|Janice Hart-Brathwaite, 2nd from left, with Charles Moore Dance Theater.|
Photo courtesy of the artist
In February 1976, dancer/choreographer Charles Davis held three performances in the Lepercq Space in today’s Peter Jay Sharp Building at BAM. He constructed an African village to honor the ancestry of African-Americans. From there, a tradition and institution grew steadily. This year the DanceAfrica Festival celebrates its 40th anniversary (May 26—29). It is not only BAM’s longest running program, but also has wide-ranging elements for everyone—performances (including for students during schooltime), classes, a bazaar, films, community events, scholarships, and a Memorial Room. All contribute to spread Baba Chuck’s, and current Artistic Director Abdel R. Salaam’s, enduring central messages: love, respect, and tradition. Here are stories from a few people whose lives have been touched by DanceAfrica.
William Mathews, “Baba Bill”
Council of Elders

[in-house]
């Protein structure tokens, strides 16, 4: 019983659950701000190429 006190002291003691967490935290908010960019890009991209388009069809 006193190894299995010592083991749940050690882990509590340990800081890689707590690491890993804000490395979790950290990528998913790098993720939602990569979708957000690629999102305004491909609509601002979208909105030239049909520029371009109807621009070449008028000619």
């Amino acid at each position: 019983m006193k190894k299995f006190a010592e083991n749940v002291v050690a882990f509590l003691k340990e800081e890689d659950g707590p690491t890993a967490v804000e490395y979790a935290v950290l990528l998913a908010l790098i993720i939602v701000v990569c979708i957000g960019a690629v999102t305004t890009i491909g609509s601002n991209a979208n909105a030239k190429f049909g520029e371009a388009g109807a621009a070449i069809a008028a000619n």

I met my future wife Mama Lynette [White] in 1981 and she invited me to an African dance class taught by Chuck. After a while sitting on the side, Chuck asked me to get up and dance with them. I was not a dancer and knew nothing about African dance. But his presence was so illuminating and his personality so inviting that I did as he said. After that, he said I was to come back next week, which I did. Some time after that, Lynette told me I was going to be on this “Council of Elders.” Since I was courting her, I did as told. That’s how I became involved with DanceAfrica. I remember asking Chuck once why he wanted me to be a member. He said, “Anyone that can make my premier dancer smile and look so happy is part of my family.” The Council of Elders is an important part of the festival. We instill the sense of respect for tradition, culture, and elders in all participants. I oversee arranging the Memorial Room and have set up two mentorship programs (Crowns and Seeds) at Bed-Stuy Restoration. Chuck really makes you want to participate. He makes you feel loved, like you’re in a family. I call it the magic of Chuck.